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Williams v. Williams

Supreme Court of California
Jul 7, 1887
73 Cal. 99 (Cal. 1887)


In Williams v. Williams, 73 Cal. 99, [14 P. 394], our supreme court says: "The law favors the vesting of interests, and every interest will be presumed to vest, unless a contrary intention is clearly manifested."

Summary of this case from De Vries v. De Vries


         Appeal from a judgment of the Superior Court of Sacramento County.


         C. H. Oatman, guardian ad litem, for Appellant.

          G. W. Gordon, for Respondent.

         JUDGES: In Bank. Searls, C. J. McFarland, J., Temple, J., Paterson, J., and McKinstry, J., concurred.


          SEARLS, Judge

          [14 P. 395] This is an action in the nature of a bill of interpleader by plaintiff, as the executor of the last will of Thomas H. Williams, deceased, to procure a judicial determination of the construction to be given to certain provisions of said last will.

The specific questions submitted by the bill relate to a devise or bequest of fifty thousand dollars, made to defendant Percy Williams, and arise under the following clause of the will:

         " Item 4.

         " When the term of three years after my death shall have elapsed, unless the executor herein named shall for good cause extend it for two years, or in case there be another executor, three of my children, or representatives, shall, by writing, extend it for two years, distribution of my estate shall be made as herein directed.

         " Clause 2 of Item 4.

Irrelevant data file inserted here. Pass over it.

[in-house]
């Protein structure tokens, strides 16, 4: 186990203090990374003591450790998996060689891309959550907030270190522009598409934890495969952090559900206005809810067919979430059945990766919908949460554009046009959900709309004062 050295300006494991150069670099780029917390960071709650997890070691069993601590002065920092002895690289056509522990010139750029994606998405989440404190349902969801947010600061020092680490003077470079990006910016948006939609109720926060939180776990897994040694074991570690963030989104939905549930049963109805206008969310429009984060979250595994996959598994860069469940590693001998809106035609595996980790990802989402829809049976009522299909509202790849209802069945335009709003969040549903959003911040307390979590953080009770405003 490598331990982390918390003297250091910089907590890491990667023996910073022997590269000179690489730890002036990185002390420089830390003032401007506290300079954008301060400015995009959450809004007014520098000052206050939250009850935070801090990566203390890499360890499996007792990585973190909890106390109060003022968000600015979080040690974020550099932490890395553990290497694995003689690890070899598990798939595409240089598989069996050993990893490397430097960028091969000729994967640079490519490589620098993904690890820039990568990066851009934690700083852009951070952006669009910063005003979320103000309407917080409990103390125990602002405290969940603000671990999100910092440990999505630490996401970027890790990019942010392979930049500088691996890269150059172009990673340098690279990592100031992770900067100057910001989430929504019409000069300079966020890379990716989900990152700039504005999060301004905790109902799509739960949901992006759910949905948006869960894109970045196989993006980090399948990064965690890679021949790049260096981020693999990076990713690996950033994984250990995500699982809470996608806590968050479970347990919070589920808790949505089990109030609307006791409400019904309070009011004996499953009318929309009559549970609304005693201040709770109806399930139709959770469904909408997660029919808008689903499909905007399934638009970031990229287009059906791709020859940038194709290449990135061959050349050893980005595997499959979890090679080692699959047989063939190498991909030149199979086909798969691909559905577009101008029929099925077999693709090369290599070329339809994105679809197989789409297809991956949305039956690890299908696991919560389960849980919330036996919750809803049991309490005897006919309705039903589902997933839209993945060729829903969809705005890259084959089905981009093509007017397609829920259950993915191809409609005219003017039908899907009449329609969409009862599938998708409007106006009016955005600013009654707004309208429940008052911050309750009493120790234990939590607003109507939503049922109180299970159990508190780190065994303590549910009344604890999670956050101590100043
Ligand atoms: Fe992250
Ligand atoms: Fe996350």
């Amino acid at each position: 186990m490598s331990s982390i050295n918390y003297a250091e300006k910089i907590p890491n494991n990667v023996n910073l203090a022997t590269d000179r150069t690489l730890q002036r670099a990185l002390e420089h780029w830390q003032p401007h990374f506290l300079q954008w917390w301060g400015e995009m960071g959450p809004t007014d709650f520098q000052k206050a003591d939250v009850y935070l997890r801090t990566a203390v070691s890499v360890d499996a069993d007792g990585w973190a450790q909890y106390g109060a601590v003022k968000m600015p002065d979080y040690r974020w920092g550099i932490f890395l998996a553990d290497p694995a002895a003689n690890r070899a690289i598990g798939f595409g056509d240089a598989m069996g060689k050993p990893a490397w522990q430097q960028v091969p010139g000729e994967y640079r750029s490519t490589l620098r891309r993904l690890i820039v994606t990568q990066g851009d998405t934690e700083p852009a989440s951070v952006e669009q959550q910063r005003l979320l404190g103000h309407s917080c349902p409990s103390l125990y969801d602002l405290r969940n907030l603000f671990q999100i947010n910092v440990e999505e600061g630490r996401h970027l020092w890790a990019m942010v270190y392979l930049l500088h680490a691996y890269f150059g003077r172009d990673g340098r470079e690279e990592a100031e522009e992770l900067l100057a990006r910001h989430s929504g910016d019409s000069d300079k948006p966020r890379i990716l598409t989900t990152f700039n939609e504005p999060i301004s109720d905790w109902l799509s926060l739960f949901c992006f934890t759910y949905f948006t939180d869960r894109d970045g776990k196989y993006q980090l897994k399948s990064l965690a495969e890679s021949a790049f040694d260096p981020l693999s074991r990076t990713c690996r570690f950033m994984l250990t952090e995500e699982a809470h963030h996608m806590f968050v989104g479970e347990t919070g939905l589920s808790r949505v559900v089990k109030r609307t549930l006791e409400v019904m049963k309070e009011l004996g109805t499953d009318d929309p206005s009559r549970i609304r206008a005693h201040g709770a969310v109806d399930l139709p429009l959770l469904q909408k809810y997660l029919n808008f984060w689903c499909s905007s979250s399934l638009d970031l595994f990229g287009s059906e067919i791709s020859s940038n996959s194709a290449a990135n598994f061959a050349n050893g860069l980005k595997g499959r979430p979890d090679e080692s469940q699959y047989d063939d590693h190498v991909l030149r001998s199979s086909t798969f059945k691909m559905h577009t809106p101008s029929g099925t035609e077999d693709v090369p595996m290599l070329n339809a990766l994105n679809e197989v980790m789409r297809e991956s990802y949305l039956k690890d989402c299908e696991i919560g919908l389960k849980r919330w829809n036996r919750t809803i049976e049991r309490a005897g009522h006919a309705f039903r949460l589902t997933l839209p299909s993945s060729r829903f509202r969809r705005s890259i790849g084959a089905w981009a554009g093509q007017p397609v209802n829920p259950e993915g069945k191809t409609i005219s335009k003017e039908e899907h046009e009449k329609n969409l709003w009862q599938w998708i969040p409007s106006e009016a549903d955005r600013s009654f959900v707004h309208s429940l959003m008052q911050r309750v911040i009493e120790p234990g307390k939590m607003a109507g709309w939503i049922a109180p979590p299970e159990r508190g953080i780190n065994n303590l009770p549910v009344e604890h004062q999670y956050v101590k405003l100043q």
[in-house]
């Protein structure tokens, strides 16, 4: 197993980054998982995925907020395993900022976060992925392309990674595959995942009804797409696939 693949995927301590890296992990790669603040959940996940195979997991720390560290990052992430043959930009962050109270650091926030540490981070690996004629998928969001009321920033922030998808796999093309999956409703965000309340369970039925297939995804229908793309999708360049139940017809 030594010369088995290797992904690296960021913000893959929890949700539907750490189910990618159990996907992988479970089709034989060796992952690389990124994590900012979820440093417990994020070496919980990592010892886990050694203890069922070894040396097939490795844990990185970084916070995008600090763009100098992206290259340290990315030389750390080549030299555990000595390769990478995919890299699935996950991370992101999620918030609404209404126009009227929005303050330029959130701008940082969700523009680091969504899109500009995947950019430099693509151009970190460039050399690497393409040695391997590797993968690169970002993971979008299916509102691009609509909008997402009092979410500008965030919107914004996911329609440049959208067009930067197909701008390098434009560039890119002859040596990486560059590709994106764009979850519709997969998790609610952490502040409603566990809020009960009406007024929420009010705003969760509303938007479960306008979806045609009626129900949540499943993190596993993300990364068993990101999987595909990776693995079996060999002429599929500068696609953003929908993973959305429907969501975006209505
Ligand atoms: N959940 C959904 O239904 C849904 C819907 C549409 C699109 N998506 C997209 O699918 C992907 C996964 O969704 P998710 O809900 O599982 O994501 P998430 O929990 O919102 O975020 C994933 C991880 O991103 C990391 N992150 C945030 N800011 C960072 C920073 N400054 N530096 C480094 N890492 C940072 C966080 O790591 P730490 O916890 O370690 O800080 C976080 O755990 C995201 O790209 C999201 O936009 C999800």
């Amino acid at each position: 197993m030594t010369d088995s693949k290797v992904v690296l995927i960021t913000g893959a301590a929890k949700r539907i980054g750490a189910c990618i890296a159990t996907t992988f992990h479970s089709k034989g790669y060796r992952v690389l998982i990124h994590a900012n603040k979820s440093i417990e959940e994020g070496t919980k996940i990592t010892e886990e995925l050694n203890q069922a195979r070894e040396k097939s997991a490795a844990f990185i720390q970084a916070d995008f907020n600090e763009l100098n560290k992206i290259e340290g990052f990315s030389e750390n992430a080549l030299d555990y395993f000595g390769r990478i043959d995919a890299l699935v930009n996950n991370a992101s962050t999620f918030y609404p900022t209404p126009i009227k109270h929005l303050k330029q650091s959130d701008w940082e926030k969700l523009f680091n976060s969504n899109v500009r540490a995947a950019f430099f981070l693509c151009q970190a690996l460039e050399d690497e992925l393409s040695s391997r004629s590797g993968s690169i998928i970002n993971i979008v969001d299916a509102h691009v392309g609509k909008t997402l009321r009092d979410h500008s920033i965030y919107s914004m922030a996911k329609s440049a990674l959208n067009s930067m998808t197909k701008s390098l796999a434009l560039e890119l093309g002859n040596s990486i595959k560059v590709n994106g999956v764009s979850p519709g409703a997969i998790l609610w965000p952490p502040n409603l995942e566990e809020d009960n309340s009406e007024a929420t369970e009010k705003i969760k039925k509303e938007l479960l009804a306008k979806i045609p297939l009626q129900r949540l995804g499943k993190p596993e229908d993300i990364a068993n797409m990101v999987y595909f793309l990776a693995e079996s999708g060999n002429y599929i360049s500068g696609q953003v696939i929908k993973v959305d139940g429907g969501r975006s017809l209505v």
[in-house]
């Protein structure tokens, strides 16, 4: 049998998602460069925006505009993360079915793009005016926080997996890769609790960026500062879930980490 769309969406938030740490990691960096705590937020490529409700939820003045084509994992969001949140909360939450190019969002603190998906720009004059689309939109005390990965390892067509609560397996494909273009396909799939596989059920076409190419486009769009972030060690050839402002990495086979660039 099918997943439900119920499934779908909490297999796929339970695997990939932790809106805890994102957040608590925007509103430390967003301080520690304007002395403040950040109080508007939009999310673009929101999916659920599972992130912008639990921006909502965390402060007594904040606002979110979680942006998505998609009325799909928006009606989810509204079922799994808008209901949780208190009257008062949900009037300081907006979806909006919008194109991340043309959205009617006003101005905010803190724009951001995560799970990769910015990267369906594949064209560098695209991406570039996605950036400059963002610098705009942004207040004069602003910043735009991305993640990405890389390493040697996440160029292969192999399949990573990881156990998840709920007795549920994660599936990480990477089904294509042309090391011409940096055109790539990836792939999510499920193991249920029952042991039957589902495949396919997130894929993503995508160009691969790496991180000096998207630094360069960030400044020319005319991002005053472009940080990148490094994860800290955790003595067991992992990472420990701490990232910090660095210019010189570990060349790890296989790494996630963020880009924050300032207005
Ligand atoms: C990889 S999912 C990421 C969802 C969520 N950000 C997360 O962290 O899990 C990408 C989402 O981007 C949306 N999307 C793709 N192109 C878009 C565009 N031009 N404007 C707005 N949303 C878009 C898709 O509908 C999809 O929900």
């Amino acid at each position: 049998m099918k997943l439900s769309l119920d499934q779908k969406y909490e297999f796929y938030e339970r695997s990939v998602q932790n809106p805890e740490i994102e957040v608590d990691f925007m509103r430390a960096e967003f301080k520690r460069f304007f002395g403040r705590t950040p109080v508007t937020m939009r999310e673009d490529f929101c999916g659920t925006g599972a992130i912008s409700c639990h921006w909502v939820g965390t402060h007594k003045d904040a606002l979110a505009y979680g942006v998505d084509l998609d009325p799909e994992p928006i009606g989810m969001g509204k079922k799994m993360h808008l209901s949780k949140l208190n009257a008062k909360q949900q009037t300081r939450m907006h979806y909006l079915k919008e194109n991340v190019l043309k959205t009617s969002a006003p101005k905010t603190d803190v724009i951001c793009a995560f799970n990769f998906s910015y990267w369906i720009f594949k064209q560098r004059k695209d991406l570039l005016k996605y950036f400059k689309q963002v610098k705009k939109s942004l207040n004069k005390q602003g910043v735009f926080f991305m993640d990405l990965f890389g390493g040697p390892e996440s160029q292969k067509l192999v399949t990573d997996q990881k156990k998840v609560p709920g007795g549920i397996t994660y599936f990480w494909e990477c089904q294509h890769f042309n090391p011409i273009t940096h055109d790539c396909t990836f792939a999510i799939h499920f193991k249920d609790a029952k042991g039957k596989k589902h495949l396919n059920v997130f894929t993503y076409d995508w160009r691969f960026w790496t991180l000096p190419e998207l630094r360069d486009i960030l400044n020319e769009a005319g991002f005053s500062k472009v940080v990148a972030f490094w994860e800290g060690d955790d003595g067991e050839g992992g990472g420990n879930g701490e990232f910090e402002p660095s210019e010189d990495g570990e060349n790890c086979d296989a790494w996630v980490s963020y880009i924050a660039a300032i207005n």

" 2. There shall be vested absolutely in Percy, property or money, fifty thousand ($ 50,000) dollar

         " Item 6.

         " The first fifty thousand ($ 50,000) dollars given to Percy is intended to vest in him absolutely, but the remainder of the estate is only intended for the use and benefit of the children during their respective lives, with the remainder in fee to those herein named, except the fifty thousand ($ 50,000) dollars absolutely given Percy, which may be given in money or property as desired.

         " Item 13.

         " This will is lengthy, but I hope it clearly expresses my purposes, thus: That with the exception of fifty thousand ($ 50,000) dollars, the property of my estate is to be 'set aside' in and for the benefit of my children" (naming them), and providing that each of said children so named is to have the net income of the estate so set aside for them respectively.

         That the legal title is to be and remain in the executor, etc.

         The complaint contains a copy of the will, and alleges in general terms that doubts have arisen and are entertained by the executor and those interested in the estate of the testator as to the true intent and meaning of the will, and as to the duty of plaintiff in the proper execution of the various trusts thereby created.

         The particular questions raised, however, and which the court is asked to determine, are with reference to the bequest of fifty thousand dollars made to defendant Percy Williams, and are very clearly stated by the court below in the following language: --          " 1. Whether or no said legacy or devise of fifty thousand dollars to defendant Percy Williams is an absolute and vested estate in him, and of which the time of enjoyment only is postponed until distribution, so that on his death, before distribution, intestate, it would pass to his legal heirs, or could now be transmitted by his will or conveyed by deed, as he might desire; or,